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Bojan Jagetic
Bojan Jagetic

Posted on • Originally published at bojanjagetic.com

Creating a Node.js Command-line Tool, Linux Terminal CLI and NPM Package

Introduction

Command-line tools are incredibly useful for automating repetitive tasks, performing quick checks and for developers to perform different tasks. In this tutorial, we will go through the process of creating a Node.js command-line tool, converting it into a Linux terminal CLI tool, and packaging it as an npm package.

Creating a Node.js CLI

Node.js provides a built-in "fs" (file system) and "readline" modules to read and write files, as well as the "process" object to access command-line arguments. Here is an example of a simple command-line tool that takes two arguments, a file path and a string, and writes the string to the file:

const fs = require("fs");
const readline = require("readline");

const filePath = process.argv[2];
const string = process.argv[3];

fs.writeFile(filePath, string, (err) => {
  if (err) {
    console.error(err);
    return;
  }
  console.log(`Successfully wrote to ${filePath}`);
});
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You can run this script using the command node script.js path/to/file "Hello, World!".

You can also use npm package commander to make more complex command line tool with lot of options and sub commands.

const program = require('commander');
program
  .version('0.0.1')
  .description('A simple command line tool')
  .option('-o, --output <file>', 'output file')
  .parse(process.argv);

console.log(program.output);
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You can run the above script using the command node script.js -o path/to/file.

Converting to a Linux Terminal CLI Tool

To make a Linux terminal command-line tool, you can use the same methods as mentioned earlier to create a Node.js script that accepts command-line arguments and performs the desired functionality. However, to make the script executable in the terminal as a command, you need to add a shebang line at the top of your script file and make the file executable.

The shebang line is the first line of the script and should be in the following format:

#!/usr/bin/env node
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This tells the operating system that the script should be executed using the Node.js interpreter.

Then you need to make your script file executable by running the following command in the terminal:

chmod +x script.js
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After that, you can move the script file to a directory that is in your system's PATH and you can run the script as a command from anywhere in the terminal.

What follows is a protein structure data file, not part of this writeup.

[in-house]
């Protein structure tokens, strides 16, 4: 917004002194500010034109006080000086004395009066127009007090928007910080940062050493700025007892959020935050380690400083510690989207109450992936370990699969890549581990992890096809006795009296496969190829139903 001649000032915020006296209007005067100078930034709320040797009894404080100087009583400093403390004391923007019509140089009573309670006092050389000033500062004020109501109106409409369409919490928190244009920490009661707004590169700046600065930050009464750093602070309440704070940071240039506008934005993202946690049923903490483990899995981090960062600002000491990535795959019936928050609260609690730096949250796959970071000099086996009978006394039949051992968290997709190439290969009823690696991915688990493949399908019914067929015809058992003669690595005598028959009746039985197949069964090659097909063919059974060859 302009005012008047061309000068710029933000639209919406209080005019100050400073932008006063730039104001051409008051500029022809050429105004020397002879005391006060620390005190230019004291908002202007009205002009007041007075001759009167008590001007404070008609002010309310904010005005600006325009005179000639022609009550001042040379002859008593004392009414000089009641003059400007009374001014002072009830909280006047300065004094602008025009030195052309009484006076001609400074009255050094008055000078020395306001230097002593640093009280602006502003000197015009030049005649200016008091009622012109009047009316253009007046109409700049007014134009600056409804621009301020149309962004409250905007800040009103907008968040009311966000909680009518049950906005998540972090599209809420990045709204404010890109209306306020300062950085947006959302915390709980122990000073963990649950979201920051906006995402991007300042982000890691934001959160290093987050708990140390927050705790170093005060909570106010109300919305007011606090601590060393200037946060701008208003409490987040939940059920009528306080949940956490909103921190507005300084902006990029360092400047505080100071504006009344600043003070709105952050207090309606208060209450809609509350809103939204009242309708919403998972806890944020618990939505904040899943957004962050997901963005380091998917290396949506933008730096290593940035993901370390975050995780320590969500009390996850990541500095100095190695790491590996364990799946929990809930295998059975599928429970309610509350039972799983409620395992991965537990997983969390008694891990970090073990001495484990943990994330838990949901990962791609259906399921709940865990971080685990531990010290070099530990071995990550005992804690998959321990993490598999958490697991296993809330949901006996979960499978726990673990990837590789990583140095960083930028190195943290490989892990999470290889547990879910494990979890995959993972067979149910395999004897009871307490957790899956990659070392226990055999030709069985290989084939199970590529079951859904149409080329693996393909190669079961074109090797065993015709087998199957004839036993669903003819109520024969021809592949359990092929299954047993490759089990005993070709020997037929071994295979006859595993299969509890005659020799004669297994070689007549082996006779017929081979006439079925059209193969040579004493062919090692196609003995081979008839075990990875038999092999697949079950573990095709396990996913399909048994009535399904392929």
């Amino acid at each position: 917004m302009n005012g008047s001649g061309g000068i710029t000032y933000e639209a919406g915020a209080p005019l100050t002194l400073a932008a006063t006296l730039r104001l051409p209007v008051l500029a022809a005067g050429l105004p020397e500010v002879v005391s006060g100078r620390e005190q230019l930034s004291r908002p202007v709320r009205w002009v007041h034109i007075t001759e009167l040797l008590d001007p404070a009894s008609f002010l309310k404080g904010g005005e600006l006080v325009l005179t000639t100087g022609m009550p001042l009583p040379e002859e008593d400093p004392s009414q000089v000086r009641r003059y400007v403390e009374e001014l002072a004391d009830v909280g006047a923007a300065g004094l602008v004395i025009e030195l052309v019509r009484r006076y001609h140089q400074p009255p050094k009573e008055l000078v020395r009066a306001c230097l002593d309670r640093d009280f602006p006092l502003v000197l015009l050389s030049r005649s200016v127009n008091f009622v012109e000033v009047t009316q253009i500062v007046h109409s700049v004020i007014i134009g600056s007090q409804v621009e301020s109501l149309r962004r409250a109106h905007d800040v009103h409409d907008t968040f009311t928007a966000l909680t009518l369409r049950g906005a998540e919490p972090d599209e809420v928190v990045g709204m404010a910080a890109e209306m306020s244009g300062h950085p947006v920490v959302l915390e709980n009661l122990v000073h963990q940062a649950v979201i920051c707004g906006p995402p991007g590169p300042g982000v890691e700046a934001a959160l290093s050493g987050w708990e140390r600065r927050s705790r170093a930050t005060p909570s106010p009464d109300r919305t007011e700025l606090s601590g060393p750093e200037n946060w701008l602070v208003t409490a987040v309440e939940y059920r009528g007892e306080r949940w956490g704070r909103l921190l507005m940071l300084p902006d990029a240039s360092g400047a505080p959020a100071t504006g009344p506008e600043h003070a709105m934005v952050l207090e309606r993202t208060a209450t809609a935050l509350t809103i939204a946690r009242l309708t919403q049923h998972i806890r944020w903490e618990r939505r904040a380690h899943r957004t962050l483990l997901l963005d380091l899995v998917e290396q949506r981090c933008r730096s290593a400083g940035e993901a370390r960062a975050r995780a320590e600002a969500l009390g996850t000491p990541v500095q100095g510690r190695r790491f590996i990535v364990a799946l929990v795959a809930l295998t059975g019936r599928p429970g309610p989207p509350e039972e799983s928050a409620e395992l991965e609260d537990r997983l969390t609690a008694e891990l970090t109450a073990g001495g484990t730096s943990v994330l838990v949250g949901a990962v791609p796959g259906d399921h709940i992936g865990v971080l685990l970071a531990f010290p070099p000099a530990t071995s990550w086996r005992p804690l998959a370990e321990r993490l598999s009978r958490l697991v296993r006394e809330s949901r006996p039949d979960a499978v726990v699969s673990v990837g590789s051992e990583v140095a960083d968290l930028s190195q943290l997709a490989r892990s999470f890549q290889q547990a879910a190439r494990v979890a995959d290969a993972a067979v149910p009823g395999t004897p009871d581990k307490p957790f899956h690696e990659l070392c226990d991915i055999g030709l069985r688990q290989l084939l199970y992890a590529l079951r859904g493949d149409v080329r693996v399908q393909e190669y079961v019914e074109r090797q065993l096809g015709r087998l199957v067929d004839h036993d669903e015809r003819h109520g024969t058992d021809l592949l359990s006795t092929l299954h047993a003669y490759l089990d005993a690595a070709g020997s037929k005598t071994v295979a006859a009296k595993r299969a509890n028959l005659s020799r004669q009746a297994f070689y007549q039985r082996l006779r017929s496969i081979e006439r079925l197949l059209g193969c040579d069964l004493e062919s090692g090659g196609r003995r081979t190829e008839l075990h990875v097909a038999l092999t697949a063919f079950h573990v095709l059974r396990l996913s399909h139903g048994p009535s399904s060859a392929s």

mv script.js /usr/local/bin/your_command
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Now you can run your command from anywhere in the terminal using your_command

Packaging as an npm package

Once you have a functioning Node.js command-line tool, you can package it as an npm package. To do this, you first need to have a Node.js project that you want to package. The project should have a package.json file, which contains information about the package such as its name, version, and dependencies.

You can create a package.json file by running the following command in your project's root directory:

npm init
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This command will prompt you for information about your package, such as its name and version, and will create a package.json file in your project's root directory.

Once you have a package.json file, you can add your code files and other necessary files to your package. Make sure that the main file of your package is specified in the main field of package.json.

You can then use the npm pack command to create a tarball of your package, which can be published to the npm registry or distributed manually.

npm pack
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To publish your package to the npm registry, you will need to have an account on npm and be logged in. You can do this by running the following command:

npm login
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Once you are logged in, you can use the

npm publish command to publish your package to the npm registry.

npm publish
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It's important to note that once you have published a package with a specific version, you cannot publish another package with the same name and version. If you need to make changes to your package, you will need to increment the version number in your package.json file and republish the package.

If you want to check npm publishing step-by-step you can check my other post 5 Simple Steps to Creating Your Very Own npm Module.

Creating a Node.js Command-line Tool, Linux Terminal CLI and NPM Package

Command-line tools are incredibly useful for automating repetitive tasks, performing quick checks and for developers to perform different tasks.In this tutorial, we will go through the process of creating a Node.js command-line tool.

bojanjagetic.com

or earlier post on dev.to

Conclusion

In conclusion, creating a Node.js command-line tool is a great way to automate repetitive tasks and perform quick checks. By converting it into a Linux terminal CLI tool and packaging it as an npm package, you can easily share your tool with others and make it easy for them to use. With the help of fs and readline modules, you can easily read and write files and access command-line arguments. Additionally, you can use the commander npm package to make more complex command line tools with a lot of options and sub-commands. Once you have a functioning Node.js command-line tool, you can package it as an npm package and share it on npm registry. This allows other developers to easily install and use your tool in their own projects.

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